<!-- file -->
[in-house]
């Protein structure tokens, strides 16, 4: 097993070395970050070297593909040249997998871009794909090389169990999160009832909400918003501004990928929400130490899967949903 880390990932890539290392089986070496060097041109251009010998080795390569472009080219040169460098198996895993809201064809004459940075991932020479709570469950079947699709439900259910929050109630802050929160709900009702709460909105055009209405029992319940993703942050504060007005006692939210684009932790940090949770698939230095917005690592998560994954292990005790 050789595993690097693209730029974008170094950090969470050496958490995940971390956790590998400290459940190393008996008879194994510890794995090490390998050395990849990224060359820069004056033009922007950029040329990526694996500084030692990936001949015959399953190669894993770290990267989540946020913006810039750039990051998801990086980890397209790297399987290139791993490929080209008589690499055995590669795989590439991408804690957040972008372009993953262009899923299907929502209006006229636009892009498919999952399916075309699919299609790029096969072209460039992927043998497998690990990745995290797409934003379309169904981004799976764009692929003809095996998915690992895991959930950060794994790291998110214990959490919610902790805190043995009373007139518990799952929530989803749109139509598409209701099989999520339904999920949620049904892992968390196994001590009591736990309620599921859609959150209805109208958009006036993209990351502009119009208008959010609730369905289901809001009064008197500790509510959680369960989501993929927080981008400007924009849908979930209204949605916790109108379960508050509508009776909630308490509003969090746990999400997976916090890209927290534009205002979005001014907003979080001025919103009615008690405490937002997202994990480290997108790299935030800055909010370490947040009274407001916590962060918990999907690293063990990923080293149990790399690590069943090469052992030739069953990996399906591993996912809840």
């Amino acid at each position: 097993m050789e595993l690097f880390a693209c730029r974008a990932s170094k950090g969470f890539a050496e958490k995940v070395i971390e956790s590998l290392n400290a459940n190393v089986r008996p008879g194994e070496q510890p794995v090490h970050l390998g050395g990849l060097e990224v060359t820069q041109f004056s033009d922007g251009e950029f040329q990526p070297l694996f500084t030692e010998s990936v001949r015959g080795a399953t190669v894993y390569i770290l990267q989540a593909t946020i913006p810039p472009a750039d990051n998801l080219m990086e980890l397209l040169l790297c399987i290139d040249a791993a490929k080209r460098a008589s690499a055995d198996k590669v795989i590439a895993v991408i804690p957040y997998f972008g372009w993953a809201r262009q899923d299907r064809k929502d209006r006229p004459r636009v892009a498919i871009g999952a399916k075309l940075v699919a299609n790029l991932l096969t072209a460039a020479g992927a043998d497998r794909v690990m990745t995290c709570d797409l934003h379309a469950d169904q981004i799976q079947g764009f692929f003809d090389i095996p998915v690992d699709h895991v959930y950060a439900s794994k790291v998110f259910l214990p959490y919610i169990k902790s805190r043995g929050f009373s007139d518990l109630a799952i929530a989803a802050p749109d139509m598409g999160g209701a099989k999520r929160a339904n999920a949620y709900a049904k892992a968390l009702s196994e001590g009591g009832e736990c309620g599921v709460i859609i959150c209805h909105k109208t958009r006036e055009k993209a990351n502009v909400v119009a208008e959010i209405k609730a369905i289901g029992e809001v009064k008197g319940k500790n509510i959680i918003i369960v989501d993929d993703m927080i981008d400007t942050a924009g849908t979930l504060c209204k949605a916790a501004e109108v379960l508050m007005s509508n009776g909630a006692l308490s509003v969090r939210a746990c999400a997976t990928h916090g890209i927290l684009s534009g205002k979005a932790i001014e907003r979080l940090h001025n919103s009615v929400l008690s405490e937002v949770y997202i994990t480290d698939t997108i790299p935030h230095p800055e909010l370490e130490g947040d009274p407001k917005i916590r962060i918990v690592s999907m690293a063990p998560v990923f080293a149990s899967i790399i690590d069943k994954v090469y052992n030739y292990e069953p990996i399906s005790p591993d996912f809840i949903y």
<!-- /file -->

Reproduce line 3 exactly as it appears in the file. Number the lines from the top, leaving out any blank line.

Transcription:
């Amino acid at each position: 097993m050789e595993l690097f880390a693209c730029r974008a990932s170094k950090g969470f890539a050496e958490k995940v070395i971390e956790s590998l290392n400290a459940n190393v089986r008996p008879g194994e070496q510890p794995v090490h970050l390998g050395g990849l060097e990224v060359t820069q041109f004056s033009d922007g251009e950029f040329q990526p070297l694996f500084t030692e010998s990936v001949r015959g080795a399953t190669v894993y390569i770290l990267q989540a593909t946020i913006p810039p472009a750039d990051n998801l080219m990086e980890l397209l040169l790297c399987i290139d040249a791993a490929k080209r460098a008589s690499a055995d198996k590669v795989i590439a895993v991408i804690p957040y997998f972008g372009w993953a809201r262009q899923d299907r064809k929502d209006r006229p004459r636009v892009a498919i871009g999952a399916k075309l940075v699919a299609n790029l991932l096969t072209a460039a020479g992927a043998d497998r794909v690990m990745t995290c709570d797409l934003h379309a469950d169904q981004i799976q079947g764009f692929f003809d090389i095996p998915v690992d699709h895991v959930y950060a439900s794994k790291v998110f259910l214990p959490y919610i169990k902790s805190r043995g929050f009373s007139d518990l109630a799952i929530a989803a802050p749109d139509m598409g999160g209701a099989k999520r929160a339904n999920a949620y709900a049904k892992a968390l009702s196994e001590g009591g009832e736990c309620g599921v709460i859609i959150c209805h909105k109208t958009r006036e055009k993209a990351n502009v909400v119009a208008e959010i209405k609730a369905i289901g029992e809001v009064k008197g319940k500790n509510i959680i918003i369960v989501d993929d993703m927080i981008d400007t942050a924009g849908t979930l504060c209204k949605a916790a501004e109108v379960l508050m007005s509508n009776g909630a006692l308490s509003v969090r939210a746990c999400a997976t990928h916090g890209i927290l684009s534009g205002k979005a932790i001014e907003r979080l940090h001025n919103s009615v929400l008690s405490e937002v949770y997202i994990t480290d698939t997108i790299p935030h230095p800055e909010l370490e130490g947040d009274p407001k917005i916590r962060i918990v690592s999907m690293a063990p998560v990923f080293a149990s899967i790399i690590d069943k994954v090469y052992n030739y292990e069953p990996i399906s005790p591993d996912f809840i949903y």